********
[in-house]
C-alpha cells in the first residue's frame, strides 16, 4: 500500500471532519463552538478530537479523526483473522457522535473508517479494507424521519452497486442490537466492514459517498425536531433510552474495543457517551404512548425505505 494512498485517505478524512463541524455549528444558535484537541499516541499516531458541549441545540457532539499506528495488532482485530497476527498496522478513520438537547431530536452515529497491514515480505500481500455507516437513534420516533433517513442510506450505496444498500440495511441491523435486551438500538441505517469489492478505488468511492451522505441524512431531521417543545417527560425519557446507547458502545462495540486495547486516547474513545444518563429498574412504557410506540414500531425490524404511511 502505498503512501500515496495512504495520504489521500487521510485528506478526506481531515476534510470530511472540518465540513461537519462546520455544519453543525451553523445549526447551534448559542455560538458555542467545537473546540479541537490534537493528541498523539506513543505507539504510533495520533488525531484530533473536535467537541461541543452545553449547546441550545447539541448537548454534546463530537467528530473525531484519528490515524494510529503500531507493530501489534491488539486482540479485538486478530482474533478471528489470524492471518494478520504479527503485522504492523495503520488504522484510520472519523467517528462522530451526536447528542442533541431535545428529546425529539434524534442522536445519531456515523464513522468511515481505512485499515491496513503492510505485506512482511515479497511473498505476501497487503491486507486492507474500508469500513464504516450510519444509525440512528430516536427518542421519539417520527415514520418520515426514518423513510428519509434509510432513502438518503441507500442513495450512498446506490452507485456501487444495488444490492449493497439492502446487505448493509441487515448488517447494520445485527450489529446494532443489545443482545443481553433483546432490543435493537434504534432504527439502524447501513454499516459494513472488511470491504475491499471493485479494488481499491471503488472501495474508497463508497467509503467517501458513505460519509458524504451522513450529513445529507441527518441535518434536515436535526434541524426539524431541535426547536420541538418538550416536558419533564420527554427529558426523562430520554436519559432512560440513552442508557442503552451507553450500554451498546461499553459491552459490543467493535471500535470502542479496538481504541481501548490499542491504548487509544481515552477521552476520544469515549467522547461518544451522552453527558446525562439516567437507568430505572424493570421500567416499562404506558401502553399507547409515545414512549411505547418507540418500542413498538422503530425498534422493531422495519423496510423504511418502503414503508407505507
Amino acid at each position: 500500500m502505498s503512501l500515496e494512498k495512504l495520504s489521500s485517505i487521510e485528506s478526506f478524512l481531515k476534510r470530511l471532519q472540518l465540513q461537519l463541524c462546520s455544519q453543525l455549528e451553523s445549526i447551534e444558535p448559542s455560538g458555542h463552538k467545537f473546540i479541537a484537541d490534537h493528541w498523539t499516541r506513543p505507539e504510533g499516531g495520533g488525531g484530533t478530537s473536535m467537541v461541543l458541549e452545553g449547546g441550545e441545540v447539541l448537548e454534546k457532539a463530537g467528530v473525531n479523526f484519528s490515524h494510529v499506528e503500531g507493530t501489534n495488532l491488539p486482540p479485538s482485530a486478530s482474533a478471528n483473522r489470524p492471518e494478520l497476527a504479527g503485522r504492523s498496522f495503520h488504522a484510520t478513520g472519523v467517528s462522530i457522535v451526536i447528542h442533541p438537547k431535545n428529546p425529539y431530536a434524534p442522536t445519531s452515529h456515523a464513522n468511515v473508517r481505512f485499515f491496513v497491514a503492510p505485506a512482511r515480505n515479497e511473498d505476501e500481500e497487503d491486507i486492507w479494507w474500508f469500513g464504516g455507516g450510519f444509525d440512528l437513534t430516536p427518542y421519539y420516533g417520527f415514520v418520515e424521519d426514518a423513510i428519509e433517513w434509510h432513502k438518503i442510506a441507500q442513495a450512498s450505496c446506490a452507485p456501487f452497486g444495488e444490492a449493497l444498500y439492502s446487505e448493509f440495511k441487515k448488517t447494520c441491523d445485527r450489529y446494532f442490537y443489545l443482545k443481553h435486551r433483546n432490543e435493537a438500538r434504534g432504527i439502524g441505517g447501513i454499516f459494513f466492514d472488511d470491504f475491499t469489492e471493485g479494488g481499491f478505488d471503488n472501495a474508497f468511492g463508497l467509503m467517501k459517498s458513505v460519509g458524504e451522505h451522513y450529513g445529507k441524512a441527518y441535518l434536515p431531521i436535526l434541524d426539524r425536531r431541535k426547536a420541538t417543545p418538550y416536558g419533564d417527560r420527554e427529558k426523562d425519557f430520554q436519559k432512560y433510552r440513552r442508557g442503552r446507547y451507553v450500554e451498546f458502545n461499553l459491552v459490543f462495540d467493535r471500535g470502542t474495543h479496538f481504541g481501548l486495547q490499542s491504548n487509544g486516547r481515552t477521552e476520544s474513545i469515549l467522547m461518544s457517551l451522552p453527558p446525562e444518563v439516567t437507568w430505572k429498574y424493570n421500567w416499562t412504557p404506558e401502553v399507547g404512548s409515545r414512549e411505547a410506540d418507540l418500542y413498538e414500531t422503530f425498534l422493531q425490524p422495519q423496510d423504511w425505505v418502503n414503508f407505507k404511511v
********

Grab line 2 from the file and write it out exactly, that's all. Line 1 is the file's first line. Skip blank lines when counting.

C-alpha cells in the first residue's frame, strides 16, 4: 500500500471532519463552538478530537479523526483473522457522535473508517479494507424521519452497486442490537466492514459517498425536531433510552474495543457517551404512548425505505 494512498485517505478524512463541524455549528444558535484537541499516541499516531458541549441545540457532539499506528495488532482485530497476527498496522478513520438537547431530536452515529497491514515480505500481500455507516437513534420516533433517513442510506450505496444498500440495511441491523435486551438500538441505517469489492478505488468511492451522505441524512431531521417543545417527560425519557446507547458502545462495540486495547486516547474513545444518563429498574412504557410506540414500531425490524404511511 502505498503512501500515496495512504495520504489521500487521510485528506478526506481531515476534510470530511472540518465540513461537519462546520455544519453543525451553523445549526447551534448559542455560538458555542467545537473546540479541537490534537493528541498523539506513543505507539504510533495520533488525531484530533473536535467537541461541543452545553449547546441550545447539541448537548454534546463530537467528530473525531484519528490515524494510529503500531507493530501489534491488539486482540479485538486478530482474533478471528489470524492471518494478520504479527503485522504492523495503520488504522484510520472519523467517528462522530451526536447528542442533541431535545428529546425529539434524534442522536445519531456515523464513522468511515481505512485499515491496513503492510505485506512482511515479497511473498505476501497487503491486507486492507474500508469500513464504516450510519444509525440512528430516536427518542421519539417520527415514520418520515426514518423513510428519509434509510432513502438518503441507500442513495450512498446506490452507485456501487444495488444490492449493497439492502446487505448493509441487515448488517447494520445485527450489529446494532443489545443482545443481553433483546432490543435493537434504534432504527439502524447501513454499516459494513472488511470491504475491499471493485479494488481499491471503488472501495474508497463508497467509503467517501458513505460519509458524504451522513450529513445529507441527518441535518434536515436535526434541524426539524431541535426547536420541538418538550416536558419533564420527554427529558426523562430520554436519559432512560440513552442508557442503552451507553450500554451498546461499553459491552459490543467493535471500535470502542479496538481504541481501548490499542491504548487509544481515552477521552476520544469515549467522547461518544451522552453527558446525562439516567437507568430505572424493570421500567416499562404506558401502553399507547409515545414512549411505547418507540418500542413498538422503530425498534422493531422495519423496510423504511418502503414503508407505507